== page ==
Questions on my online forecasting course

I’ve been getting emails asking questions about my upcoming course on Forecasting using R. Here are some answers.

Do I need to use the Revolution Enterprise version of R, or can I use open-source R?

Open source R is fine. Revolution Analytics is organizing the course, but there is no requirement to use their software. I will be using open source R with Rstudio for demonstrating things in lectures.

Is the course free?

No. It costs $1000 to register for the course. The course is being run jointly by Revolution Analytics and Monash University. Most of the money will go to Monash University, and will fund a research assistant to help me with R package development. My R packages and my FPP textbook are free, but they do take time and resources to produce. This course is one way I am funding them.

Can I watch the lectures in my own time?

Provided you are registered, you will be able to log in and watch the lectures after the event. If you really want to, you can watch them repeatedly. This is particularly important for people in Eastern Europe or West Asia where the lectures are in the middle of the night.

Will I be able to ask questions?

Yes. The lectures are meant to be interactive, for those watching live. You can ask questions, interject, etc. I will also try to respond to questions after lectures, especially for those who cannot watch live.

If I’ve already read your books and blog, will I learn anything?

Probably. The course is based on my FPP book, so don’t expect me to cover things that aren’t discussed there. But most people find that they learn more through asking questions, seeing examples worked out, discussion, etc.

I have very little experience with R, short of playing around with Rcmdr. Is that ok?

It is worth brushing up on R if you don’t use it regularly. I will not be using Rcmdr. Instead, I will use Rstudio and we will be learning the relevant commands. A suitable intro is the tutorial at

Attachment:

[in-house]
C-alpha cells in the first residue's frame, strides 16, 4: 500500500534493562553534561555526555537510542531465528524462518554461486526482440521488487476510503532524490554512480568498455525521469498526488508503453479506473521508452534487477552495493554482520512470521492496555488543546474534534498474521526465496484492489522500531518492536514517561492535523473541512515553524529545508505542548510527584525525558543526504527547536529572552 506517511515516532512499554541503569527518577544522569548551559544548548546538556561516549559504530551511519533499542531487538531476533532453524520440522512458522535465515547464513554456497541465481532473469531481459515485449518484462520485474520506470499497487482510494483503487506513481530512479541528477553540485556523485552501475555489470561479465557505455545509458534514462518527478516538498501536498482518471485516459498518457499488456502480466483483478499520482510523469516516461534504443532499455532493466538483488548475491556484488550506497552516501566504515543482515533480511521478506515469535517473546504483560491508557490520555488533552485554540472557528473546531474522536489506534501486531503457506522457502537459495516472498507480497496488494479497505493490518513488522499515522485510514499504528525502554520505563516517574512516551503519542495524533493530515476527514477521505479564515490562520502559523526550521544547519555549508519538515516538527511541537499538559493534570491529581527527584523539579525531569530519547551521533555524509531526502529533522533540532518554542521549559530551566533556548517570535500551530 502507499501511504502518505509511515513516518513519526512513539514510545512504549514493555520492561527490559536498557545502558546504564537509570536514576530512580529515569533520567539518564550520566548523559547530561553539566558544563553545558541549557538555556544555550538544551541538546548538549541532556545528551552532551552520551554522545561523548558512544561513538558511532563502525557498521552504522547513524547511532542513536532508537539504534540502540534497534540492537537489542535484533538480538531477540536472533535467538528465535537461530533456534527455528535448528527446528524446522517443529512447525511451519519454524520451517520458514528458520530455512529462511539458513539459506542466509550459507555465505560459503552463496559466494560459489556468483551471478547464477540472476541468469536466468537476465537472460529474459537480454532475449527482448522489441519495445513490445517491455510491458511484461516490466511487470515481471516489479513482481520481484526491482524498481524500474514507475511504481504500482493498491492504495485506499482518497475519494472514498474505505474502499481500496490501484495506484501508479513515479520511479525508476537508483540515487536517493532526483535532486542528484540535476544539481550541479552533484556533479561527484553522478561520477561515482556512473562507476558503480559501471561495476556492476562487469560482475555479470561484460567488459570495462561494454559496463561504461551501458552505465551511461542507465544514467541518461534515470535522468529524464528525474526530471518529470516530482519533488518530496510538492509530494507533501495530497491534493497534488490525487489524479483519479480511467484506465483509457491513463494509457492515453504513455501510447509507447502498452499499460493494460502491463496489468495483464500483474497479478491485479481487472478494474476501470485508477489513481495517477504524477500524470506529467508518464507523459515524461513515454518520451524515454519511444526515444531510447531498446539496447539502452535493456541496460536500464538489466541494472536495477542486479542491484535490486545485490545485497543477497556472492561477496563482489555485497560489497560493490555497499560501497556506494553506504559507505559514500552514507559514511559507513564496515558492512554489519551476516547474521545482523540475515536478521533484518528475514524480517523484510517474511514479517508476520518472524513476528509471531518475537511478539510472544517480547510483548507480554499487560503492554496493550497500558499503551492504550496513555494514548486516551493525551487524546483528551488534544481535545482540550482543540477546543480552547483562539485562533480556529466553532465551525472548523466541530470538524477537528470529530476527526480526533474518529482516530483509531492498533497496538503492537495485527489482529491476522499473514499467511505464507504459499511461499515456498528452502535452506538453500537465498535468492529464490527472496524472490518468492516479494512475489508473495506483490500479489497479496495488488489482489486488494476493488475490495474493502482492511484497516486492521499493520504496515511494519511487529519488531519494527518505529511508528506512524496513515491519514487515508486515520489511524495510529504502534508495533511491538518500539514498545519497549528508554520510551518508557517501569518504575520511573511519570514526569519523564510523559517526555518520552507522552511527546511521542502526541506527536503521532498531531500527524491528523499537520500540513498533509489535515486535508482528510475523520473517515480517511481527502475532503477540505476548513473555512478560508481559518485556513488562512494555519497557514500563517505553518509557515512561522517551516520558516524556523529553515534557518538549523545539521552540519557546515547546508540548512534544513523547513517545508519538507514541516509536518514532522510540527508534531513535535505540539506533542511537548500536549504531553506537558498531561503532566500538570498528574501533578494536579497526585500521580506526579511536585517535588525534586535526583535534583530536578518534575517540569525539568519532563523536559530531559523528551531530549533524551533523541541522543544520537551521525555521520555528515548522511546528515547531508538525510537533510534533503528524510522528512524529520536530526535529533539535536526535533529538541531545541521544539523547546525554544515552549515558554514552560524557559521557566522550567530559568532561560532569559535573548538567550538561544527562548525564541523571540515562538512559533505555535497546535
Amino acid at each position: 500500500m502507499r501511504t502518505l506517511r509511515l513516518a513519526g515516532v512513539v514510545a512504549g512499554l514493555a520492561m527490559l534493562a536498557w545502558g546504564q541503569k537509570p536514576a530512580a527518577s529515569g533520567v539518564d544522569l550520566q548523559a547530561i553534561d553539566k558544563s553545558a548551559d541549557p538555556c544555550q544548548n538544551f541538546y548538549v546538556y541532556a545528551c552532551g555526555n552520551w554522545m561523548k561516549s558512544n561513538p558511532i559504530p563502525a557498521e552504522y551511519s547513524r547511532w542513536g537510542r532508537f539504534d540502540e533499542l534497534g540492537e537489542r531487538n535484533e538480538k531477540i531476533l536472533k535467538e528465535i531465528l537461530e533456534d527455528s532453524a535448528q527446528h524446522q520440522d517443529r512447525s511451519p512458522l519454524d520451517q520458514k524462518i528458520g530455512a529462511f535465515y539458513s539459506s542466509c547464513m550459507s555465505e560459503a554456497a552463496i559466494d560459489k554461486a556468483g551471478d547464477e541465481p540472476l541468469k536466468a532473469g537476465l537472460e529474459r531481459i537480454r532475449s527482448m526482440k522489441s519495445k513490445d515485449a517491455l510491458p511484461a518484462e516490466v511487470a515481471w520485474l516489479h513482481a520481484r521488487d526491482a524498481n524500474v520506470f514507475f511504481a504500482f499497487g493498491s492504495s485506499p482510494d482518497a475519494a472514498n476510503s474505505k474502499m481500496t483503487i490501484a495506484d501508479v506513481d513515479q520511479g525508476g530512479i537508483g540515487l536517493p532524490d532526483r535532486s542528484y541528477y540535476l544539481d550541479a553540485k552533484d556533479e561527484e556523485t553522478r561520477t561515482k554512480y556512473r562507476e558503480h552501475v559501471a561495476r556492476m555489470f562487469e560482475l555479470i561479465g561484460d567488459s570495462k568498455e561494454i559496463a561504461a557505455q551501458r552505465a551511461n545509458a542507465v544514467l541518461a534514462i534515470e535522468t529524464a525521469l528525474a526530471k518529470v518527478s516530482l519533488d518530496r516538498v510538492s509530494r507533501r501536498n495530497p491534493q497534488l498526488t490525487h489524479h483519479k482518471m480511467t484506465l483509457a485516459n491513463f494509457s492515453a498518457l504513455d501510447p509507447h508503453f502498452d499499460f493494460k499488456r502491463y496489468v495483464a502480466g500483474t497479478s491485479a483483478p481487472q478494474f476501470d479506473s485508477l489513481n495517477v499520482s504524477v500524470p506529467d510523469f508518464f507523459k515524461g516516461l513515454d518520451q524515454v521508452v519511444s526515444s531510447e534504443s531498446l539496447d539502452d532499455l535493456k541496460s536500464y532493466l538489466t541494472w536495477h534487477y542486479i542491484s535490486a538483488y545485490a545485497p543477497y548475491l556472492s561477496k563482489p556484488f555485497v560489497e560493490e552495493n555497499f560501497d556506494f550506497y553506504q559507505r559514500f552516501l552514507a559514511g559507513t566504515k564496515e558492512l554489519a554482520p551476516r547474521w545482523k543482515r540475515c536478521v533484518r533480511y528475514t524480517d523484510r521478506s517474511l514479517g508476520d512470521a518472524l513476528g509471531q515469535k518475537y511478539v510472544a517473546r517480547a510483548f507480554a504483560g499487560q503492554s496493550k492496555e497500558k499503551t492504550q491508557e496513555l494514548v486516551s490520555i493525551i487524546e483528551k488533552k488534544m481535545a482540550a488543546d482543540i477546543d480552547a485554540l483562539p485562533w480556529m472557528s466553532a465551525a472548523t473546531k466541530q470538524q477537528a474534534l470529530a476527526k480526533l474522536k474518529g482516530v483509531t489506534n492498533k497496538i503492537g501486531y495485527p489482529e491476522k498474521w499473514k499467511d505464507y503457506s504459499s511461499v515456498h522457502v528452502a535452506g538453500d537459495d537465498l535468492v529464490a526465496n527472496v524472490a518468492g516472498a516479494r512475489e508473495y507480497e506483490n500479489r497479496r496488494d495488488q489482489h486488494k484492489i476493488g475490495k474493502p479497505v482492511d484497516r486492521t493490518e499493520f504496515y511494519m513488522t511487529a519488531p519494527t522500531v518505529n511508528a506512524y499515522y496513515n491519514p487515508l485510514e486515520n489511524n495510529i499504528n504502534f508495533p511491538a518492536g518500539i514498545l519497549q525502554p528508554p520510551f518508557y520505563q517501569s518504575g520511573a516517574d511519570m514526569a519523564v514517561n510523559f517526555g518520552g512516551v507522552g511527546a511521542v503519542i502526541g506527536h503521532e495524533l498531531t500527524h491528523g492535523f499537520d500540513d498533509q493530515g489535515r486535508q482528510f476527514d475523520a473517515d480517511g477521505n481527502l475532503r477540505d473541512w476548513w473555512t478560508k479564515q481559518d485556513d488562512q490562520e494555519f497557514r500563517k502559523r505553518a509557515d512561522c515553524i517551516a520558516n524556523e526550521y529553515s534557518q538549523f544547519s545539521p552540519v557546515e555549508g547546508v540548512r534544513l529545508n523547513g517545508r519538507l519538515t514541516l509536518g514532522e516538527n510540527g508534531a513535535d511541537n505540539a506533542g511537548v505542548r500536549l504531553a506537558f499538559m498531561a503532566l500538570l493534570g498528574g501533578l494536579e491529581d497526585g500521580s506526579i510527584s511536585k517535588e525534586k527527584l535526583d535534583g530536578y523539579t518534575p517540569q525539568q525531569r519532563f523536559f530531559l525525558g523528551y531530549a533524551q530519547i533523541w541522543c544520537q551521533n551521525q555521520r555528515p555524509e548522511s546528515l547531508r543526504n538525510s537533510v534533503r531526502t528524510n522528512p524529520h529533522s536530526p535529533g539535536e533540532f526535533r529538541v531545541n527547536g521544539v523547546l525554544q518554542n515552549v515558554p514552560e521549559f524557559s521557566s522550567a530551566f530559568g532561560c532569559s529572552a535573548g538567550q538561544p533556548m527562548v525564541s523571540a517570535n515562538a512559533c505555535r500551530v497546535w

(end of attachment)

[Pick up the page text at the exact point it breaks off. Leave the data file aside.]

If you feel that is not enough, try working through the tutorials at

Is there a reading list I can start on leading up to the lectures?

The course is not difficult from a mathematical/statistical perspective, and as long as you are not freaked out by a few equations you should be fine. If you wanted to brush up, go over multiple regression at an introductory level. A suitable background on this is chapter 5 of FPP, or chapter 3 of Pardoe’s Applied regression modeling. But you may have something else handy that would be equally suitable.

What else can I do to prepare?

If you really want to get a head start, try working through Michael Lundholm’s tutorial on R’s time series facilities.

I want to learn about forecasting xxxx. Is this course useful for this purpose?

The course is about time series forecasting. That is, when you want to forecast data collected regularly over time. So if you have annual profits, or monthly sales data, or weekly electricity demand, or daily passenger numbers, or something else collected regularly over time, then this course should be helpful. But if your forecasting problem does not fit into that paradigm, then it is probably not the course you need.

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  • Raffael Vogler

    The two essential questions for me to decide whether this course is worth $1000 is:

    1) Are there going to be exercises and will those be corrected by your staff?